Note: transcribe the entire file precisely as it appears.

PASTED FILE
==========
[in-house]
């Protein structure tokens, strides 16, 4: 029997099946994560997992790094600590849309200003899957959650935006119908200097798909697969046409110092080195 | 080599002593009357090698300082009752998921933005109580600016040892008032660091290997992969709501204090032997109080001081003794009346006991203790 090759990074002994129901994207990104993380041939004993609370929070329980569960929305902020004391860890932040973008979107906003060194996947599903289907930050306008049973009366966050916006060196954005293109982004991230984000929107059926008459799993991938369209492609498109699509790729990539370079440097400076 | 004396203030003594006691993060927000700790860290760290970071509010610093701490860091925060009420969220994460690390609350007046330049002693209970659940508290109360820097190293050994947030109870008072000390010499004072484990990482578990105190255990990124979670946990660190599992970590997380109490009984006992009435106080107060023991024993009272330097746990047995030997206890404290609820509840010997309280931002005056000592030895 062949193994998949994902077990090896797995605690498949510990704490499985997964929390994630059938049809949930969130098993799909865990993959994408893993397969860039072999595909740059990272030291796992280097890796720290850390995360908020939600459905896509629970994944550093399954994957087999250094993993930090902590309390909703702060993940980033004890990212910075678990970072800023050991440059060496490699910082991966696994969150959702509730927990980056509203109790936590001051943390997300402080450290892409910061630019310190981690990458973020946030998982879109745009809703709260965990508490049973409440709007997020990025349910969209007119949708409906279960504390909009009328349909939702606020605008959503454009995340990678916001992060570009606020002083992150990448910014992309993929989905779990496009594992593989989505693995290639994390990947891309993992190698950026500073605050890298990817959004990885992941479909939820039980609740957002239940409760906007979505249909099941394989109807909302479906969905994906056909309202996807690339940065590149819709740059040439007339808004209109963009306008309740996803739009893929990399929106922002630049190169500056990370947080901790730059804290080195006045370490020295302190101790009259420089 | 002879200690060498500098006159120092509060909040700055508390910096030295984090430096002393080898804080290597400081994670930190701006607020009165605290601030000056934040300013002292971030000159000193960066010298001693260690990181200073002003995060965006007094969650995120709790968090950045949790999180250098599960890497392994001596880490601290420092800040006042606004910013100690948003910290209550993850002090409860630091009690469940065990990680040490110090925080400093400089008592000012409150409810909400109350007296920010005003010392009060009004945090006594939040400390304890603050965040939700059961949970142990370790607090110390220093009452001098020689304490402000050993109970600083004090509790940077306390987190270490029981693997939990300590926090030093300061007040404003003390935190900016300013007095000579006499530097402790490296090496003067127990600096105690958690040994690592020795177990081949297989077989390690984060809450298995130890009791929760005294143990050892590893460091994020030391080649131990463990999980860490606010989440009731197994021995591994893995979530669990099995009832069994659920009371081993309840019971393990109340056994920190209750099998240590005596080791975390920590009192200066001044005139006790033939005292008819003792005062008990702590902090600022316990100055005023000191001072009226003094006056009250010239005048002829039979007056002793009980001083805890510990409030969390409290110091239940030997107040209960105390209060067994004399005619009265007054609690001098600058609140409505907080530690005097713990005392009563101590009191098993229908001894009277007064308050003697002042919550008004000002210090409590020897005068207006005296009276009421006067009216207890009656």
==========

[in-house]
């Protein structure tokens, strides 16, 4: 029997099946994560997992790094600590849309200003899957959650935006119908200097798909697969046409110092080195 | 080599002593009357090698300082009752998921933005109580600016040892008032660091290997992969709501204090032997109080001081003794009346006991203790 090759990074002994129901994207990104993380041939004993609370929070329980569960929305902020004391860890932040973008979107906003060194996947599903289907930050306008049973009366966050916006060196954005293109982004991230984000929107059926008459799993991938369209492609498109699509790729990539370079440097400076 | 004396203030003594006691993060927000700790860290760290970071509010610093701490860091925060009420969220994460690390609350007046330049002693209970659940508290109360820097190293050994947030109870008072000390010499004072484990990482578990105190255990990124979670946990660190599992970590997380109490009984006992009435106080107060023991024993009272330097746990047995030997206890404290609820509840010997309280931002005056000592030895 062949193994998949994902077990090896797995605690498949510990704490499985997964929390994630059938049809949930969130098993799909865990993959994408893993397969860039072999595909740059990272030291796992280097890796720290850390995360908020939600459905896509629970994944550093399954994957087999250094993993930090902590309390909703702060993940980033004890990212910075678990970072800023050991440059060496490699910082991966696994969150959702509730927990980056509203109790936590001051943390997300402080450290892409910061630019310190981690990458973020946030998982879109745009809703709260965990508490049973409440709007997020990025349910969209007119949708409906279960504390909009009328349909939702606020605008959503454009995340990678916001992060570009606020002083992150990448910014992309993929989905779990496009594992593989989505693995290639994390990947891309993992190698950026500073605050890298990817959004990885992941479909939820039980609740957002239940409760906007979505249909099941394989109807909302479906969905994906056909309202996807690339940065590149819709740059040439007339808004209109963009306008309740996803739009893929990399929106922002630049190169500056990370947080901790730059804290080195006045370490020295302190101790009259420089 | 002879200690060498500098006159120092509060909040700055508390910096030295984090430096002393080898804080290597400081994670930190701006607020009165605290601030000056934040300013002292971030000159000193960066010298001693260690990181200073002003995060965006007094969650995120709790968090950045949790999180250098599960890497392994001596880490601290420092800040006042606004910013100690948003910290209550993850002090409860630091009690469940065990990680040490110090925080400093400089008592000012409150409810909400109350007296920010005003010392009060009004945090006594939040400390304890603050965040939700059961949970142990370790607090110390220093009452001098020689304490402000050993109970600083004090509790940077306390987190270490029981693997939990300590926090030093300061007040404003003390935190900016300013007095000579006499530097402790490296090496003067127990600096105690958690040994690592020795177990081949297989077989390690984060809450298995130890009791929760005294143990050892590893460091994020030391080649131990463990999980860490606010989440009731197994021995591994893995979530669990099995009832069994659920009371081993309840019971393990109340056994920190209750099998240590005596080791975390920590009192200066001044005139006790033939005292008819003792005062008990702590902090600022316990100055005023000191001072009226003094006056009250010239005048002829039979007056002793009980001083805890510990409030969390409290110091239940030997107040209960105390209060067994004399005619009265007054609690001098600058609140409505907080530690005097713990005392009563101590009191098993229908001894009277007064308050003697002042919550008004000002210090409590020897005068207006005296009276009421006067009216207890009656």